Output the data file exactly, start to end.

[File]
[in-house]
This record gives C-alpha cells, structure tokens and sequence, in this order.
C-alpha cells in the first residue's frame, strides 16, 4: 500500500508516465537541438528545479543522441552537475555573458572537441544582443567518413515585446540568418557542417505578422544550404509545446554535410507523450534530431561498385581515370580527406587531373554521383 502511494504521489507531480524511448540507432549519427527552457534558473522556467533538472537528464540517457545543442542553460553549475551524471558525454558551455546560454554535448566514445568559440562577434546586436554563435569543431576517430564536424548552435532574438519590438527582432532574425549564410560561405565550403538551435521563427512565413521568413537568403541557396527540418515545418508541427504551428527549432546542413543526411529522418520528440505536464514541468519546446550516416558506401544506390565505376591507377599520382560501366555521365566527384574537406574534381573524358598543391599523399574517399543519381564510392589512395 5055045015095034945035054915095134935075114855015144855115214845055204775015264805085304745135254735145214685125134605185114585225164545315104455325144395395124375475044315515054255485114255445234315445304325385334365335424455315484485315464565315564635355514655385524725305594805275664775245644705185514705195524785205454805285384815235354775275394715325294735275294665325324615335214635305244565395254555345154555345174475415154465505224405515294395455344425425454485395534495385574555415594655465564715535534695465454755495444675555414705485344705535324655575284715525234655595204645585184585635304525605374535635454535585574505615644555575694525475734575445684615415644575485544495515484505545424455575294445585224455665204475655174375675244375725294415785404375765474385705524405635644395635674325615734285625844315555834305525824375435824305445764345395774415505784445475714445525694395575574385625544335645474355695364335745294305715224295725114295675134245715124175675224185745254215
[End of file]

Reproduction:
[in-house]
This record gives C-alpha cells, structure tokens and sequence, in this order.
C-alpha cells in the first residue's frame, strides 16, 4: 500500500508516465537541438528545479543522441552537475555573458572537441544582443567518413515585446540568418557542417505578422544550404509545446554535410507523450534530431561498385581515370580527406587531373554521383 502511494504521489507531480524511448540507432549519427527552457534558473522556467533538472537528464540517457545543442542553460553549475551524471558525454558551455546560454554535448566514445568559440562577434546586436554563435569543431576517430564536424548552435532574438519590438527582432532574425549564410560561405565550403538551435521563427512565413521568413537568403541557396527540418515545418508541427504551428527549432546542413543526411529522418520528440505536464514541468519546446550516416558506401544506390565505376591507377599520382560501366555521365566527384574537406574534381573524358598543391599523399574517399543519381564510392589512395 5055045015095034945035054915095134935075114855015144855115214845055204775015264805085304745135254735145214685125134605185114585225164545315104455325144395395124375475044315515054255485114255445234315445304325385334365335424455315484485315464565315564635355514655385524725305594805275664775245644705185514705195524785205454805285384815235354775275394715325294735275294665325324615335214635305244565395254555345154555345174475415154465505224405515294395455344425425454485395534495385574555415594655465564715535534695465454755495444675555414705485344705535324655575284715525234655595204645585184585635304525605374535635454535585574505615644555575694525475734575445684615415644575485544495515484505545424455575294445585224455665204475655174375675244375725294415785404375765474385705524405635644395635674325615734285625844315555834305525824375435824305445764345395774415505784445475714445525694395575574385625544335645474355695364335745294305715224295725114295675134245715124175675224185745254215